So the reduction or recycling of CO2 plays a central role in the transformation process?

Absolutely! In the last 1.5 years we have seen an increase in the CO2 certificate price in the EU from around 30 to at times over € 100 per tonne of CO2. We assume that the certificate price in Europe will remain high in the long term. At present, it is not possible to make a conclusive statement as to how many cement plants the current CO2 price level will provide a sufficient incentive to invest in carbon capture technologies, as transport and storage have not yet been clarified. But one thing is clear: the CO2 in the cement production process comes mainly from the limestone and ultimately cannot be avoided. Since no adequate substitute for cement will be available in the foreseeable future, it is imperative that we address the issues of CO2 capture and further use/storage.

As if the market environment were not challenging enough, the war between Russia and Ukraine has now been added to the mix.

In addition to the dramatic humanitarian, social and political consequences, the war in Ukraine is currently affecting energy prices in particular. Prices for gas, coal and electricity have risen significantly. Higher producer prices and logistics costs affect the business models of all our customers’ investments.

However, the enormous increase in energy prices also has many indirect effects on the business models of the cement industry. Even if it is not to be expected that coal-fired power plants will remain on the grid in Germany in the long term and thus an increased volume of fly ash is not to be expected, the cement industry will certainly “take” the rising volumes in the short term and thus reconsider investments in other clinker substitutes. This is just one example of industrial interdependencies and interactions. Not to mention the economic impact of the crisis on cement demand as a whole.

And yet, a lot is happening in the cement industry right now.

Yes, many of our customers are flexible and are testing a wide range of technologies in industrial pilot plants. We assume that many cement manufacturers will continue to convert their portfolio to CO2-reduced or CO2-free cements. There are various ways of reducing CO2 in cement: either primary emission avoidance, in particular through alternative fuels or the reduction of clinker in cement, or secondary avoidance by capturing and storing CO2.

Can you please be more specific? Which technologies are at the centre of this?

Our focus in secondary prevention is on polysius® pure oxyfuel technology. This innovative process for clinker production aims to replace the ambient air in the process with pure oxygen. Compared with conventional plants, CO2 can thus be concentrated in the cement production process and thus captured more cost-effectively. We are currently building the first pilot plant at the Mergelstetten site.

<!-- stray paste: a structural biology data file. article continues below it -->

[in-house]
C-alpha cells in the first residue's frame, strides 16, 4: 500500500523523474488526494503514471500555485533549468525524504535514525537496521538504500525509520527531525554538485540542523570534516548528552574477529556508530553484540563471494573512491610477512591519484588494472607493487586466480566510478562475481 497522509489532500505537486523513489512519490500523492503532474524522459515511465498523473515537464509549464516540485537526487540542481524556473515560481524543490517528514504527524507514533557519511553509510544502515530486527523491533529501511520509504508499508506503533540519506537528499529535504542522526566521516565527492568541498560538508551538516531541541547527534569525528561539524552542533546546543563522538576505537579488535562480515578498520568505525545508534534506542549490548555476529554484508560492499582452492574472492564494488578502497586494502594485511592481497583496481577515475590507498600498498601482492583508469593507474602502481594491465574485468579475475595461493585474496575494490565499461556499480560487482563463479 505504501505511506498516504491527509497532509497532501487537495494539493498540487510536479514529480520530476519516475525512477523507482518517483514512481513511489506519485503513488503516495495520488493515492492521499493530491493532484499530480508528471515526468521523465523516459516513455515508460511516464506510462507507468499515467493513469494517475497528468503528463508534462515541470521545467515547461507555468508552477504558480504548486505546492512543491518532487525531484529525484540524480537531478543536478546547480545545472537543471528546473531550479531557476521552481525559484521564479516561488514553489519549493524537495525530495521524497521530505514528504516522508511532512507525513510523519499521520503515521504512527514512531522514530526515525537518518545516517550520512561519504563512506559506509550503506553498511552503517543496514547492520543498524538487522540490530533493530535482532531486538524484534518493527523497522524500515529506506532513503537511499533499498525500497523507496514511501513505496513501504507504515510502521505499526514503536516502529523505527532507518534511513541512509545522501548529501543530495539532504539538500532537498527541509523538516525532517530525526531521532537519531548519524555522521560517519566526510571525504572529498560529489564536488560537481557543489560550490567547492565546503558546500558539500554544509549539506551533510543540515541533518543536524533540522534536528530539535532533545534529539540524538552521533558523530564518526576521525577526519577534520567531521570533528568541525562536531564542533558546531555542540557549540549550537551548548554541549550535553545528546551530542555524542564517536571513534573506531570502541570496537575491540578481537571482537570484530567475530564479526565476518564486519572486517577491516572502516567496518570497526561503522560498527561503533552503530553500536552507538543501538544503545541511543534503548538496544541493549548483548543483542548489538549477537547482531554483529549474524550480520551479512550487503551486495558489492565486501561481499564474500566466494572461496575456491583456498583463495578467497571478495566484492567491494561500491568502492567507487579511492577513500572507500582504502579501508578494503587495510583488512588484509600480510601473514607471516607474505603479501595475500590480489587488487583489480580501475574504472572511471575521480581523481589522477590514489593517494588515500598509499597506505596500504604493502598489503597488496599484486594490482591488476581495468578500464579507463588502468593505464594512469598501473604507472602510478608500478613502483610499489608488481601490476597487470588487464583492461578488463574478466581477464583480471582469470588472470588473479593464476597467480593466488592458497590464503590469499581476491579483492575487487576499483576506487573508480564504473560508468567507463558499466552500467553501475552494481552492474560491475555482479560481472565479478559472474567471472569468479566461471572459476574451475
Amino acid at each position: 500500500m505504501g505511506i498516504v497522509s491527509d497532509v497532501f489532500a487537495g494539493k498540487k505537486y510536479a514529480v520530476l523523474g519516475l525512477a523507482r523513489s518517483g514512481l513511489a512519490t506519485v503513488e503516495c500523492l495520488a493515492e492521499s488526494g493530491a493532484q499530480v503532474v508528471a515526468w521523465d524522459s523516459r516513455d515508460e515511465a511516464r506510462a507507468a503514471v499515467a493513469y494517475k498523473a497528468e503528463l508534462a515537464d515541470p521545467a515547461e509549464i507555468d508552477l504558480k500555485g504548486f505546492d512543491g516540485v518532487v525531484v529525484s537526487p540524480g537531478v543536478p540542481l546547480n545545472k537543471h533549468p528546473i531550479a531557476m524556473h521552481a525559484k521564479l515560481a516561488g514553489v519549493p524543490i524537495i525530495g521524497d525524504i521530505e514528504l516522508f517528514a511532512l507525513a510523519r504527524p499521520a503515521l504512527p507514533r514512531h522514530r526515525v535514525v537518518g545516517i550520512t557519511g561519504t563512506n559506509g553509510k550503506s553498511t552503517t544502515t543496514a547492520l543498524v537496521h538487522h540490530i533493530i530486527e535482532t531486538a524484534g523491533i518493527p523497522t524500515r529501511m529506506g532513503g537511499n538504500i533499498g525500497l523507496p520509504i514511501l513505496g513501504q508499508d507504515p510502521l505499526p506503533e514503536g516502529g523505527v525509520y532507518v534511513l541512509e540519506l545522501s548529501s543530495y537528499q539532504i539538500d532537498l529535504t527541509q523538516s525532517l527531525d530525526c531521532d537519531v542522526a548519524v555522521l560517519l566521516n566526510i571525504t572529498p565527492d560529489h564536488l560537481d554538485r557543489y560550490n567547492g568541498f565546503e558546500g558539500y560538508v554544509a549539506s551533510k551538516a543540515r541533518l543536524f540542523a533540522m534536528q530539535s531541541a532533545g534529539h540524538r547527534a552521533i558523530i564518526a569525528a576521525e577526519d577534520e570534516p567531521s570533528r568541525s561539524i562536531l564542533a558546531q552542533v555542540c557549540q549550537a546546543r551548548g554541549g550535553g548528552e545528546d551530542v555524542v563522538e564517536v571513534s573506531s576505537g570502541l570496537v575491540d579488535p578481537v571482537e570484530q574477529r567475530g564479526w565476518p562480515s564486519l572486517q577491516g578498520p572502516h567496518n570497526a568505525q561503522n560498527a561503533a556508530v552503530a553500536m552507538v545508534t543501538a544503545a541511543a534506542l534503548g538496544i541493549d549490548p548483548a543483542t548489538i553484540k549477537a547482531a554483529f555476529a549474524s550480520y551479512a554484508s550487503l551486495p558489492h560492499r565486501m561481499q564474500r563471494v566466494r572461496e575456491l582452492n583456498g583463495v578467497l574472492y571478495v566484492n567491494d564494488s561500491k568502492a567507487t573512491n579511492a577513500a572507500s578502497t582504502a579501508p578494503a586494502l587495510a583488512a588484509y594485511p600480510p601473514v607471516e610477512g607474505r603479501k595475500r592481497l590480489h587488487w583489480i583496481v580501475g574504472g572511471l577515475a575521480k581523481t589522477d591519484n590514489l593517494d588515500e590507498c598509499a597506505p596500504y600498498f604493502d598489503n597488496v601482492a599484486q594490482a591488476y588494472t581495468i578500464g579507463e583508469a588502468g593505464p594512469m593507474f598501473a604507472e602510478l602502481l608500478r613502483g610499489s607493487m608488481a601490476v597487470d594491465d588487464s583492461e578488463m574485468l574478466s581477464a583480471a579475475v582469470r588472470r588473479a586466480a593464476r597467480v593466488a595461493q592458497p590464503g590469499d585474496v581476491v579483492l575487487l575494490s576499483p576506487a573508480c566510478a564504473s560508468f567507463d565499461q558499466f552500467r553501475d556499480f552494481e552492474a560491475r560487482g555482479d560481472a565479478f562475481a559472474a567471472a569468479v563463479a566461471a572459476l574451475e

For primary emissions abatement, we offer a range of market-ready solutions. We are constantly adding to these as part of our clear focus on “green” solutions in our R&D area.

For example, we offer a solution for the industrial use of activated clay as an additive for clinker factor reduction. We are currently building our first plant in Cameroon, which will start operations at the beginning of 2023 and will serve as the world’s first industrial reference for flash calcination of clay. The carbon footprint in the production of activated clay is about four times lower than in conventional clinker production.

There is also a high demand for our polysius® booster mill. As an additional grinding stage, it stands for efficient and very fine grinding. It enables customers to produce ultra-high-performance cements or sustainable cements with a clinker factor that is up to five percent lower without losing grinding capacity.

Another good example of ongoing innovation is the commissioning of our first newly developed polytrack® ECO clinker cooler. Operation over the past six months confirms the expected lower energy consumption.

But not only in the cement sector, but also for the lime industry, we are driving the development of green technologies with our new kiln series Maerz EcoKiln®.

Similar to the oxyfuel process in cement, the kiln is operated with oxygen instead of ambient air. In addition, the innovative kiln has an integrated gas separation system that separates the cooling air from the exhaust gas. This ultimately achieves a high CO2 concentration in the exhaust gas very efficiently.

One last question: Are you optimistic about the pace and direction of change?

Yes, insofar as the framework conditions for a sustainable transformation of the industry remain positive and allow corresponding business models.